Curiosity Kicking up Dust
This color thumbnail image was obtained by NASA's Curiosity rover during its descent to the surface on Aug. 5 PDT (Aug. 6 EDT). The image from Curiosity's Mars Descent Imager illustrates the roughly circular swirls of dust kicked up from the Martian surface by the rocket motor exhaust. At this point, Curiosity was about 70 feet (20 meters) above the surface. This dust cloud was generated when the Curiosity rover was being lowered to the surface while the sky crane hovered above. This is the first image of the direct effects of rocket motor plumes on Mars and illustrates the mobility of powder-like dust on the Martian surface. It is among the first color images Curiosity sent back from Mars, and was taken about 30 seconds before touchdown.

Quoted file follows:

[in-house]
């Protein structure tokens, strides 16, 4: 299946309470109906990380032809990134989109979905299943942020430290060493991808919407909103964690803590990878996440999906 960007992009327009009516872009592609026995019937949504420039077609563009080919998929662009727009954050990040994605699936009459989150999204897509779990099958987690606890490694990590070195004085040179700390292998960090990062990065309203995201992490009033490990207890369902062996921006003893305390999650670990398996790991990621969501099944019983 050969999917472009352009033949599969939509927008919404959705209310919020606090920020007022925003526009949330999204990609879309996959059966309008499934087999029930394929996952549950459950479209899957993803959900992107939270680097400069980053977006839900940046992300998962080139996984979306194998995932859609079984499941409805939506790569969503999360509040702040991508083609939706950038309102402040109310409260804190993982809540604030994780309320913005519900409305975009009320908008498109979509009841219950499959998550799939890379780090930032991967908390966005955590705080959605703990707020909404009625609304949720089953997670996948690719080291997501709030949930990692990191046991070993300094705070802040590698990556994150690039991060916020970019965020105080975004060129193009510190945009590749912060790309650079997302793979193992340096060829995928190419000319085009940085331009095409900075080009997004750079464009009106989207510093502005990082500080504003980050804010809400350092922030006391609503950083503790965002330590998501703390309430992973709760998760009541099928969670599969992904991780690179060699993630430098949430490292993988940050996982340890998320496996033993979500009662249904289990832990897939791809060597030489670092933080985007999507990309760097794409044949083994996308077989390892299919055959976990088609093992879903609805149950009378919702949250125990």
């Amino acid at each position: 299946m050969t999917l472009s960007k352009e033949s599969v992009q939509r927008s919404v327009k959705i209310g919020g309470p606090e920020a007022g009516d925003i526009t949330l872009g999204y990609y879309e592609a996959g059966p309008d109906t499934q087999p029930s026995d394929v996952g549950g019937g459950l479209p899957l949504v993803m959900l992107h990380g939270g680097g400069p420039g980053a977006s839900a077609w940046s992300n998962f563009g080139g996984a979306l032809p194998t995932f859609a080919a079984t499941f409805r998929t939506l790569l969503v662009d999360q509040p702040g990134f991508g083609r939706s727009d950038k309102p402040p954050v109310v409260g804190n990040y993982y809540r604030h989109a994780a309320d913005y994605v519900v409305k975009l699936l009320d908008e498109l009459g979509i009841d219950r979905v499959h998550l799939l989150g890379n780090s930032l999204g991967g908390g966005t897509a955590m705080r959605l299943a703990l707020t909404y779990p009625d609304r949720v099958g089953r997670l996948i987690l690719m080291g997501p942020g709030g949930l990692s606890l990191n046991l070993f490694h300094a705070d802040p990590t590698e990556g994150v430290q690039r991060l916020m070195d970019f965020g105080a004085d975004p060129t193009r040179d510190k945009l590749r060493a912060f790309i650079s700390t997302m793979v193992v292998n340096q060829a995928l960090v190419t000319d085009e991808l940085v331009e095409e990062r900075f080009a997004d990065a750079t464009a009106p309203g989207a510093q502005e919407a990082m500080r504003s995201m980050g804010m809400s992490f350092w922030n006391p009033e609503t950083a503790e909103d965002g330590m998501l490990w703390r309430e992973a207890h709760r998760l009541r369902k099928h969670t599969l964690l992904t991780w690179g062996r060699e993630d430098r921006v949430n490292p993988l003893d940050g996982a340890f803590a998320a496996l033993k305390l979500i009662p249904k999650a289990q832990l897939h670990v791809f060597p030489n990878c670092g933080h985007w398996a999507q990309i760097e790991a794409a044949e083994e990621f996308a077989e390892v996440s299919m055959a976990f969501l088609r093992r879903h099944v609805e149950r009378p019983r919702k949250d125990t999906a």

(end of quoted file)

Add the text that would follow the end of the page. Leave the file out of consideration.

The original image from MARDI has been geometrically corrected to look flat.
Curiosity landed inside of a crater known as Gale Crater.
Image credit: NASA/JPL-Caltech/MSSS